Down the Rabbit Hole

Last week, I gave a presentation, Tulip Mania and Still-Life Painting in the Dutch Golden Age, as part of the Dixon’s weekly Munch and Learn lunchtime lecture series. As of late, I have been thinking more and more about the connection between the galleries and the gardens at the Dixon. So, with that and the Bountiful Blooms exhibition in the gardens and the upcoming Botanical Drawing Class (both prominently featuring tulips) in mind, I thought I would explore the role tulips have played in art history. My talk would focus on the seventeenth century phenomenon of tulip mania and the overwhelming presence of tulips in Dutch still life painting from the same era. In preparing for my lecture, I found myself at a fascinating intersection of art, botany, economics, and cultural history.   

This left me in a bit of quandary.   

How can I discuss the Dutch obsession with tulips without knowing how they arrived in the Netherlands in the first place or without considering cultural context in which tulip mania existed? What caused the financial bubble now that is now famously considered the world’s first (often drawing comparisons to the recent contemporary financial crisis of 2008)? In my job as a research assistant, I constantly fight the urge to dive down the rabbit hole of peripheral subjects. Even as I prepared to write this blog post, I came across a fantastic nineteenth century painting that would have been perfect for my presentation, and could not resist including it here:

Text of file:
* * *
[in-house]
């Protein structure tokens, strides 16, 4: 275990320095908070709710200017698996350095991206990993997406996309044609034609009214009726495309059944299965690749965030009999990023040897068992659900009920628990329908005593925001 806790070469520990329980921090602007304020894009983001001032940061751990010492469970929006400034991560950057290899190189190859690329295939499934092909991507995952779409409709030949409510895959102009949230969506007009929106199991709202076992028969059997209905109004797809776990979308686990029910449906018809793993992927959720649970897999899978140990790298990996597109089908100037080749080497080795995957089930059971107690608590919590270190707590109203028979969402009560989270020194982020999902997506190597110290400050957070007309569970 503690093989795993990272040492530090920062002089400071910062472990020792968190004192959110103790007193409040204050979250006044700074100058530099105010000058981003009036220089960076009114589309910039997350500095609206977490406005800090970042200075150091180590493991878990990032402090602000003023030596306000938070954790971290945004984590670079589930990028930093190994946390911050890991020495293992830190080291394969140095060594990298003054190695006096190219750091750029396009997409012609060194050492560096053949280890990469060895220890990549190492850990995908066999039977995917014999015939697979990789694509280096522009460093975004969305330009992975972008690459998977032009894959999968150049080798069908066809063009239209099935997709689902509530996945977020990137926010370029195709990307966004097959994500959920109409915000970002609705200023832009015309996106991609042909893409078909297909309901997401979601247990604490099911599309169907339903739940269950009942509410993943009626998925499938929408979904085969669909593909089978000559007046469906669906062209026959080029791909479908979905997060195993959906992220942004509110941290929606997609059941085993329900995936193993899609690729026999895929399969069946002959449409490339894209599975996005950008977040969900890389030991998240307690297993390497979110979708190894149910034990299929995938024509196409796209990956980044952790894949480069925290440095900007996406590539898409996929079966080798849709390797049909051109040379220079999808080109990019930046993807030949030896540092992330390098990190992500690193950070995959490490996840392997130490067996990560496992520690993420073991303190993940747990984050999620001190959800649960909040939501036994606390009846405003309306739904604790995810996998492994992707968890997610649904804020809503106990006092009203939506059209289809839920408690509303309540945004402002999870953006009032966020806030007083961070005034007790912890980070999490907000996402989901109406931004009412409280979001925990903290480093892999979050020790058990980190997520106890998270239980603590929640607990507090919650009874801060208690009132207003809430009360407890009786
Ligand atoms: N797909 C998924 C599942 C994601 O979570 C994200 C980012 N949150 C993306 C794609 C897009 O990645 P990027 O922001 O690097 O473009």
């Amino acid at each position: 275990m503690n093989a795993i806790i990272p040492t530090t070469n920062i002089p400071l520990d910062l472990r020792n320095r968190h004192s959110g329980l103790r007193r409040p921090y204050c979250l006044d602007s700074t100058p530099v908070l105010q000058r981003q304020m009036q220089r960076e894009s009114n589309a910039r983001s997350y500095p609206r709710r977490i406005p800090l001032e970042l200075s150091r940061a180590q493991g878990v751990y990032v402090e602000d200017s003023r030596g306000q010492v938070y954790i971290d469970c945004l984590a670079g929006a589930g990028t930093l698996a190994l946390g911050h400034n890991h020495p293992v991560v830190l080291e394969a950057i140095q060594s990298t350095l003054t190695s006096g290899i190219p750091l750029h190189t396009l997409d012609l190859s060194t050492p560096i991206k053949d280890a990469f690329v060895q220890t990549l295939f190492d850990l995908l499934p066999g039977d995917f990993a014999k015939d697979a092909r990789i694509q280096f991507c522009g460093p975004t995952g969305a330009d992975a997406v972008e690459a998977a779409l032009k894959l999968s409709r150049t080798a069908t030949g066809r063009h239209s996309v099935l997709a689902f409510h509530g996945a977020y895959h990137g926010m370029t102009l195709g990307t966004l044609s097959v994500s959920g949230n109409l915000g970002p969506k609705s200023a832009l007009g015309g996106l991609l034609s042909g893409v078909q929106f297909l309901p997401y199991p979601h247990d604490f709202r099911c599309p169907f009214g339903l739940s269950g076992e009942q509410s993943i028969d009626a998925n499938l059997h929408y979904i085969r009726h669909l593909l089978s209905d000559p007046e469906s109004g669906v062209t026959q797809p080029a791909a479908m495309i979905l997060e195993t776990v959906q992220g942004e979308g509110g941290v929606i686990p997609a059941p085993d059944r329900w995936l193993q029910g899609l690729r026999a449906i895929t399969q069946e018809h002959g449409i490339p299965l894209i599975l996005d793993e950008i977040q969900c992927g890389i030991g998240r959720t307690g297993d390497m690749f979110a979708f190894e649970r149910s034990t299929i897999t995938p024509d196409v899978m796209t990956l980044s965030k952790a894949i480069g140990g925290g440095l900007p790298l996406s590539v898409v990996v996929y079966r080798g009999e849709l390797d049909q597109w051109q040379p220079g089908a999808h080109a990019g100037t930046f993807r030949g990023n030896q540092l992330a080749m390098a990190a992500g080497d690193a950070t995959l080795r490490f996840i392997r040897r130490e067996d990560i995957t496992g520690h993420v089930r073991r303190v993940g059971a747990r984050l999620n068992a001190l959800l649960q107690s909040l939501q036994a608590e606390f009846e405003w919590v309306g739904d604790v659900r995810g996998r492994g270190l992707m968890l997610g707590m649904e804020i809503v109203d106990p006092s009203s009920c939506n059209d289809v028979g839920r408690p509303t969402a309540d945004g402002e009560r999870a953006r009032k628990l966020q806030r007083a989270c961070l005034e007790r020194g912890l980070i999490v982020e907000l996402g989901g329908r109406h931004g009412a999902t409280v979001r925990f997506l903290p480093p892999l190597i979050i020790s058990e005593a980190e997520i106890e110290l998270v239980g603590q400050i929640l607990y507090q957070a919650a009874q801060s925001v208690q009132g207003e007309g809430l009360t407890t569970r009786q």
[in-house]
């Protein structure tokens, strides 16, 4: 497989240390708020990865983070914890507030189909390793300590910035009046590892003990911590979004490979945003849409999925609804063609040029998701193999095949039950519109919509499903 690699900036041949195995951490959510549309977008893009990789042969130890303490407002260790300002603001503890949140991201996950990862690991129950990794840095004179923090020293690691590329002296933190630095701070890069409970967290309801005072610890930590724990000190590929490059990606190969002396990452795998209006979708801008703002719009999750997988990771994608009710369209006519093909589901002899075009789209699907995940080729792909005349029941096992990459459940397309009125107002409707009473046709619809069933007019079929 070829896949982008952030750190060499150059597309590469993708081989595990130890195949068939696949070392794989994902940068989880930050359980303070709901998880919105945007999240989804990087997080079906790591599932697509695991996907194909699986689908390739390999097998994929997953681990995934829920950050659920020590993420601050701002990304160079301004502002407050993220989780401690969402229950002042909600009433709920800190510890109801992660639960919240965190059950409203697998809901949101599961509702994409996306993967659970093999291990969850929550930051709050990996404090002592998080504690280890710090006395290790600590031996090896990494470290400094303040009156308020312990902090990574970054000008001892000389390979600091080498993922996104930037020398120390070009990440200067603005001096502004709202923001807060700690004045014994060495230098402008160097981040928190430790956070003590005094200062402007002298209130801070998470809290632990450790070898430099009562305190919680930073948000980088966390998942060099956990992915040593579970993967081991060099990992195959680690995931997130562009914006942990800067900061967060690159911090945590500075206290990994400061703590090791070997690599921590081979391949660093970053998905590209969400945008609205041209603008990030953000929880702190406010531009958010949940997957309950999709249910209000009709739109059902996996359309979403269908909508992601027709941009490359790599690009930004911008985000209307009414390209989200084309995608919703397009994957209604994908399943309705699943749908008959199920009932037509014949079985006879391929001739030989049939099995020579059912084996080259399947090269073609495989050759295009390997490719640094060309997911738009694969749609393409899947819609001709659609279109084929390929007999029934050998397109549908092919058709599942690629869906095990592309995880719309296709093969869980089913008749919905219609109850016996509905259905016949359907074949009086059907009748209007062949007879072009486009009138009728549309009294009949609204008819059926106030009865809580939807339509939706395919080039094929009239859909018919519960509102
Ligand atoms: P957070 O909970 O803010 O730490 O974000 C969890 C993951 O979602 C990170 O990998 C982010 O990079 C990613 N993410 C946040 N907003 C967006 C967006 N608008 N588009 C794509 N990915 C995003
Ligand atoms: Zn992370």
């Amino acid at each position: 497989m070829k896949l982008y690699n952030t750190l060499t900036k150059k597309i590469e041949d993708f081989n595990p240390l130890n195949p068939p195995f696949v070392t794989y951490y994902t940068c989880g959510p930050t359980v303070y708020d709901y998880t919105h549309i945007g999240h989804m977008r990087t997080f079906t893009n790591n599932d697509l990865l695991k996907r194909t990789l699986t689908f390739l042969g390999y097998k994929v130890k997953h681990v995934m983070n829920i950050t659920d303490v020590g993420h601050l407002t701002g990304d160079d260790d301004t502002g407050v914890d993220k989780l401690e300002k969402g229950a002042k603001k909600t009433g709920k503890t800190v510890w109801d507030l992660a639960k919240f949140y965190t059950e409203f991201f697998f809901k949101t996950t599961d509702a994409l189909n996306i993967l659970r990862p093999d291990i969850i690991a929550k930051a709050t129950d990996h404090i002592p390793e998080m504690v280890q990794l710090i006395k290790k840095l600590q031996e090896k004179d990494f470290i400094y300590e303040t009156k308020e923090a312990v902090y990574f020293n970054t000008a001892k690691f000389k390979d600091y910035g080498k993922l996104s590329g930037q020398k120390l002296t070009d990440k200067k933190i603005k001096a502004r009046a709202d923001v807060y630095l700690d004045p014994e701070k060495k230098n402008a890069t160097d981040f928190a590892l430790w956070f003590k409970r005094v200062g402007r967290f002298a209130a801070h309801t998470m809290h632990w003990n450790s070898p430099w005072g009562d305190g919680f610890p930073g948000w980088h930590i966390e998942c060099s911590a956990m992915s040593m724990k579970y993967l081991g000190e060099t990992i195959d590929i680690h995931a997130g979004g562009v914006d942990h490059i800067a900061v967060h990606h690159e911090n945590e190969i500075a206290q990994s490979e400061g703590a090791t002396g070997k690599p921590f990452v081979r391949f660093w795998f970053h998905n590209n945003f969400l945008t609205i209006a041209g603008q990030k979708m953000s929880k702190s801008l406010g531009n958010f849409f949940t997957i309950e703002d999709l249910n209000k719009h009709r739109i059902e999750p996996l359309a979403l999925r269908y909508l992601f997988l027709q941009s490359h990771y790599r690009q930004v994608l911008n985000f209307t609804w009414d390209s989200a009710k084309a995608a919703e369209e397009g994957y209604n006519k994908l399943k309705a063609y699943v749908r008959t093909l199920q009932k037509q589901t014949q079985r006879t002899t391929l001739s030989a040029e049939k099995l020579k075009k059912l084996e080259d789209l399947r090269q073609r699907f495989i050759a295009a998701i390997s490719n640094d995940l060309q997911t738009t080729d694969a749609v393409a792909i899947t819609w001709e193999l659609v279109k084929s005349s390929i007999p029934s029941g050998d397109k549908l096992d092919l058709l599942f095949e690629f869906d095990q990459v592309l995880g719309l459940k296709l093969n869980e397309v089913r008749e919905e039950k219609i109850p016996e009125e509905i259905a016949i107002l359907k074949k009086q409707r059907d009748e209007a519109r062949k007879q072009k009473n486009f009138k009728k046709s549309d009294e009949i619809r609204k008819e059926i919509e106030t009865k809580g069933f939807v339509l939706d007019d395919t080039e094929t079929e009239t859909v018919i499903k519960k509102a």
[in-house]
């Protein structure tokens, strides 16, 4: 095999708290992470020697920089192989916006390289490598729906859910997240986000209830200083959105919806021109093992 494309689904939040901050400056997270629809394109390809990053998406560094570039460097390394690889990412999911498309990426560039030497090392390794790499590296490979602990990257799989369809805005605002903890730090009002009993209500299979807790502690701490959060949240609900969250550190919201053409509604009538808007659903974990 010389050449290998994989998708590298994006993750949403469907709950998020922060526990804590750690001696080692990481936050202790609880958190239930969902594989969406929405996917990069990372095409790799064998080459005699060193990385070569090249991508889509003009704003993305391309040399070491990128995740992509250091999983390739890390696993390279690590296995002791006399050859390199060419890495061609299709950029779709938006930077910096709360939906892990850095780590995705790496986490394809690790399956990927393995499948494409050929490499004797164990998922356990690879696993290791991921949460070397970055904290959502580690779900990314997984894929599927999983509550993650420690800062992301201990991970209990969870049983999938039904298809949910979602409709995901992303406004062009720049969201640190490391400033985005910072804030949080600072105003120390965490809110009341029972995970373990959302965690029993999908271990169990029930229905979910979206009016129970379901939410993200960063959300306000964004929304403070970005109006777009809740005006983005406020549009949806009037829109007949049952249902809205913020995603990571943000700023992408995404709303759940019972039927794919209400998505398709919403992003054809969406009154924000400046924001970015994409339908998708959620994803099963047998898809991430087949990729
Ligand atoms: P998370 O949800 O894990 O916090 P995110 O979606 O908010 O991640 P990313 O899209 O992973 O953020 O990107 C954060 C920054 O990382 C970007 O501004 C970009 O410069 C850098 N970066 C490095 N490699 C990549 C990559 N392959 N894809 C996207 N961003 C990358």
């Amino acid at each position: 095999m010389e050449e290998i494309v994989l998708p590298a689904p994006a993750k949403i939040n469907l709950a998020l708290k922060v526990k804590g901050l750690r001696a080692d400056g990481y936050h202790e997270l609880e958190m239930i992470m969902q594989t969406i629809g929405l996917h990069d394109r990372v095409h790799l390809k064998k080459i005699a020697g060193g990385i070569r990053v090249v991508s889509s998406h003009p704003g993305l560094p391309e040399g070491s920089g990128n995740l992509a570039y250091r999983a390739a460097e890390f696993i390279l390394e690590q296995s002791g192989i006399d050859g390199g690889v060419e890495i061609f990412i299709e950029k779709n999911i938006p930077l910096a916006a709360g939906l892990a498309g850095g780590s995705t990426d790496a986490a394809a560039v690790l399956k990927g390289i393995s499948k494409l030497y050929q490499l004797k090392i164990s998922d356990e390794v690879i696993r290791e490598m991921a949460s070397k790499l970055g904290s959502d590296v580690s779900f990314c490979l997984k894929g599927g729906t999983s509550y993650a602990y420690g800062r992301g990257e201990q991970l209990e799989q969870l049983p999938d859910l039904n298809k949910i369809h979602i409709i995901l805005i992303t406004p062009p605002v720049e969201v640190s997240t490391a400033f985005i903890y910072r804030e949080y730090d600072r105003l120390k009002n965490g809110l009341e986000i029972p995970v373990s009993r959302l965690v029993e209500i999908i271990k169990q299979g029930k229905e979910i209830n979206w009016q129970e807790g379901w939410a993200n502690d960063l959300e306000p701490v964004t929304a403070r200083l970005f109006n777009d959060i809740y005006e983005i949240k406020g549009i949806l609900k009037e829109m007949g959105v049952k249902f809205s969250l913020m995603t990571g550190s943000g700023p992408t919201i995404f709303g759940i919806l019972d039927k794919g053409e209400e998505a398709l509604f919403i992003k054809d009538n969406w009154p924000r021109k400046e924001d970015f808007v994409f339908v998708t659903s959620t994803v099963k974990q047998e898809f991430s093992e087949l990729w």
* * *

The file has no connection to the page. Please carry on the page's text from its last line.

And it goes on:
<< image credit: Jean-Léon Gérôme, French, 1824-1904; The Tulip Folly, 1882, Oil on canvas; The Walters Art Museum; Gift of Mrs. Cyril W. Keene, 1983, 37.2612 >> In Gérôme’s imaginary scene of the Dutch tulip craze, a nobleman guards an exceptional bloom as soldiers trample flowerbeds in a vain attempt to stabilize the tulip market by limiting the supply.   

Short of giving a lecture on botany or producing graphs on commodity futures (there is a reason my degree is in Art History), I had to refrain from veering into a number of tangential topics to stay within the original parameters of my talk. Now that it has passed, I am excited to return to tulip mania in my spare time with the books I ordered for my research. Right now, I am reading Mike Dash’s book, Tulipomania: The Story of the World's Most Coveted Flower & the Extraordinary Passions It Aroused. Two others, Tulipmania: Money, Honor, and Knowledge in the Dutch Golden Age by Anne Goldgar and The Embarrassment of Riches: An Interpretation of Dutch Culture in the Golden Age by Simon Schama, really delve into the cultural fabric of the Dutch Golden Age. If you missed the Munch and Learn, or if you want to go down the tulip mania rabbit hole yourself, these books are a great place to start.   


-Laura Gray McCann, Dixon Curatorial Research Assistant

Posted by Chantal Drake at 3:43 PM
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